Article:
Like a handful of sand thrown in the air, scatter factor (SF) causescells to scatter across the surface of a culture dish. As is true for mostgrowth factors, this one was named for its first found effect oncultured cells. However, further study of growth factors almostalways leads to the identification of additional functions. This, inturn, often results in the coining of different names for the samegrowth factor. In the case of SF, because of its essential function innormal liver development, SF's more informative alternative name ishepatocyte growth factor (HGF).
As a growth factor gene is identified and researchers catalogue moreand more effects, the true extent of its biological role becomesclearer. SF/HGF has reached this stage.
In two articles published in Thursday's issue of Nature, scientistsreport that this growth factor also plays a key role in placentaformation and maintenance, and thus in normal mammalian gestation.Both groups of scientists study the embryonic development oftransgenic mice in which the SF/HGF gene is "knocked out."
In the article entitled, "Scatter factor/hepatocyte growth factor isessential for liver development," Carmen Birchmeier and hiscolleagues at the Max-Delbruck Laboratory, in Koln, Germany, showthat these transgenic mice die before birth, having very poordevelopment of the liver and placenta. In the article entitled,"Placental defect and embryonic lethality in mice lacking hepatocytegrowth factor/scatter factor," Naomi Kitamura and her colleagues atthe Kansai Medical University, in Osaka, Japan, focus onunderstanding the deterioration of the placenta that is seen duringpregnancy in these transgenic mice.
Sometimes Knockout Mice Just Die
Transgenic mice with one of its paired SF/HGF genes knocked outwere bred to produce homozygous offspring with non-functionalSF/HGF genes on both pairs of the chromosome containing this gene.When this was done, neither research group saw any live births ofhomozygous offspring. This implied that the mutant homozygousembryos died during pregnancy.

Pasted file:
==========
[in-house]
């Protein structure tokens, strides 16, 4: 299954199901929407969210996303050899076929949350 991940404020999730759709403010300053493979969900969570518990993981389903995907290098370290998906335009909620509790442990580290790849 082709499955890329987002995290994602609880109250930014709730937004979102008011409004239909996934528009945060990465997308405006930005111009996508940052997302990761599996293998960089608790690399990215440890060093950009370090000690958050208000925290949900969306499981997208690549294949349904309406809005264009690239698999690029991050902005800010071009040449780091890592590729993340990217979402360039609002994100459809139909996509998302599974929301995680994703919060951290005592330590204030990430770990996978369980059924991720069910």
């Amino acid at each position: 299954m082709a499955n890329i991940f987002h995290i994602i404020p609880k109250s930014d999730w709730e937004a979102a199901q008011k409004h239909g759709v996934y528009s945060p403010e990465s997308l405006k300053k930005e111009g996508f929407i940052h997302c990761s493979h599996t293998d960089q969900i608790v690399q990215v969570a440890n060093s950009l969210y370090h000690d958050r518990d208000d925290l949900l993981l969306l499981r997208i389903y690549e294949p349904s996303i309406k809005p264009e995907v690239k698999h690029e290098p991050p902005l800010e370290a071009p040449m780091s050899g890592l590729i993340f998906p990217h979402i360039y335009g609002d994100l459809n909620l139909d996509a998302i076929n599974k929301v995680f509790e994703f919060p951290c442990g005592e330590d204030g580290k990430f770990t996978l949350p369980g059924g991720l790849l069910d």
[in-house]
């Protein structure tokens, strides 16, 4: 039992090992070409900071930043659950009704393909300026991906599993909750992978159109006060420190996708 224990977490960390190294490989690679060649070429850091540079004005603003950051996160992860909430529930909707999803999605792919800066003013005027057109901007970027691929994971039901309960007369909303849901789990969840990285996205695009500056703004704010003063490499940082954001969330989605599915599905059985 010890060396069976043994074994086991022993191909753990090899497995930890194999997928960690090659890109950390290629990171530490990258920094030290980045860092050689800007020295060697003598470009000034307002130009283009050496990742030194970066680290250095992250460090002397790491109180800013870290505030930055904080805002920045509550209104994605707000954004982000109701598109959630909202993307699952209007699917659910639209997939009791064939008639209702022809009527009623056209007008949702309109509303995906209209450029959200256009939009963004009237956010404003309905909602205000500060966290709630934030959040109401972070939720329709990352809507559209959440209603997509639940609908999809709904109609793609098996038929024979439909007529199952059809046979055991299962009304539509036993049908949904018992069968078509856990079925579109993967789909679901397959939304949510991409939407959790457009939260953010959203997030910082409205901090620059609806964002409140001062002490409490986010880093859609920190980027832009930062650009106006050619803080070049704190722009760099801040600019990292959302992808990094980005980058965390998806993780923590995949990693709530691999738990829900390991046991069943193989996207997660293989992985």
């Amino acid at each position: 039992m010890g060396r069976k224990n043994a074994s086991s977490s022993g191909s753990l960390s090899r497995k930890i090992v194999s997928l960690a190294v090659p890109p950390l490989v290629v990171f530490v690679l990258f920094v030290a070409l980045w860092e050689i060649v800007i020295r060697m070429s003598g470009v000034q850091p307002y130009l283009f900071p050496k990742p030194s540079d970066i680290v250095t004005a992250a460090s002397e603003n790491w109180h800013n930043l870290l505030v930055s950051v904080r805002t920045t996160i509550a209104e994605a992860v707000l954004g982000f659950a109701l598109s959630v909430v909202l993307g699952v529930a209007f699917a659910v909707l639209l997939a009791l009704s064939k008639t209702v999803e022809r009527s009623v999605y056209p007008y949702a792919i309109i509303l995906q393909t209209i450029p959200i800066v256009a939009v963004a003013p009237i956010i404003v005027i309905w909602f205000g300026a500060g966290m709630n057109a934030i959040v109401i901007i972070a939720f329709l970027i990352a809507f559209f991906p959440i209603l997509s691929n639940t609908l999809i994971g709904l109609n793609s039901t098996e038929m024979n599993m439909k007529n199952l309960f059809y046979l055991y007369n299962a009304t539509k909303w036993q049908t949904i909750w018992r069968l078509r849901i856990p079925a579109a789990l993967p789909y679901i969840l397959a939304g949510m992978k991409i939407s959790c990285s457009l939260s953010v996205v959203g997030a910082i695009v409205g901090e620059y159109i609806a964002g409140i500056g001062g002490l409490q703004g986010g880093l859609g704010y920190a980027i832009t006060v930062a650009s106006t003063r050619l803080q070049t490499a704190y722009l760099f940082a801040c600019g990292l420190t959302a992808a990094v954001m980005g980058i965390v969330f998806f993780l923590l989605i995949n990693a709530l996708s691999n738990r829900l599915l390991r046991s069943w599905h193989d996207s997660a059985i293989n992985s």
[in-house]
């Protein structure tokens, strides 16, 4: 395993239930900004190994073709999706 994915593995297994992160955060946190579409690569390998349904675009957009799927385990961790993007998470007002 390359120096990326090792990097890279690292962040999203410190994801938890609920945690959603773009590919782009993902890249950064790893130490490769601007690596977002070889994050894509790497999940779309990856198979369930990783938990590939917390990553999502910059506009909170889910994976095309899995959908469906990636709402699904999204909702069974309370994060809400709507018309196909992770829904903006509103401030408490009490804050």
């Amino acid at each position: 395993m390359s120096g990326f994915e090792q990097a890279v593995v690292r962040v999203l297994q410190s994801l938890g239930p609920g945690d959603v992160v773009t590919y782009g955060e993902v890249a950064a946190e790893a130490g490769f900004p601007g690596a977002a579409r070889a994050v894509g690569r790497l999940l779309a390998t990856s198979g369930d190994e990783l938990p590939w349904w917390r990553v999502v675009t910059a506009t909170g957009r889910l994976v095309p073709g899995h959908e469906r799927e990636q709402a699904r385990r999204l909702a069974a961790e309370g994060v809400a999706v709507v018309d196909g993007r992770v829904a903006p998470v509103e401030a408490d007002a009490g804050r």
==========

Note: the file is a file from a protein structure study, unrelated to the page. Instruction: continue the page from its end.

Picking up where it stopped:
In fact, as pregnancy progressed, the scientists observed increasingnumbers of dead fetuses. These turned out to be the homozygousones with two non-functional SF/HGF genes. Between days 14 and16 of pregnancy, the percentage of live fetuses with both pairs ofSF/HGF genes knocked out declined from the expected 25 percent to2 percent.
As expected for mutant embryos lacking SF/HGF genes,Birchmeier's group observed livers that were severely reduced in sizeand number of cells. Liver cells were undergoing a distinctiveprogrammed cell death process known as apoptosis. However, theblood cell-forming cells in the liver appeared normal.
SF/HGF's Role Expanded, Clarified
Both research groups observed abnormalities in the placentas of micepregnant with these mutants. Kitamura and colleagues found that theplacental labyrinth, the region where small fetal blood vessels arebathed in maternal blood, was disorganized and poorly developed.This defect appears just at the time when the placenta begins tofunction as the primary nutrient transport system for the fetus.Kitamura hypothesizes that this is the cause of fetal death.
SF/HGF is believed to be important for a number of other biologicalprocesses that occur during development. Chief among these areearly development of the nervous system, formation of tubularinternal organs, and induction of blood vessels. In light of this,Birchmeier and Kitamura were surprised to find normalcardiovascular and central nervous systems and internal organs in themutant mice.
So, even though these mutants die as fetuses, the understanding ofSF/HGF's biological role has been advanced. A previouslyunrecognized effect of SF/HGF on placenta formation has beenadded while its other effects on development now seem lessimportant. According to Birchmeier, the next step should be a moresubtle one. He advocates the use of conditional SF/HGF geneinactivation in specifically chosen tissues as a way of furthercharacterizing the most important biological functions of this growthfactor. n
-- Chester Bisbee Special To BioWorld Today
(c) 1997 American Health Consultants. All rights reserved.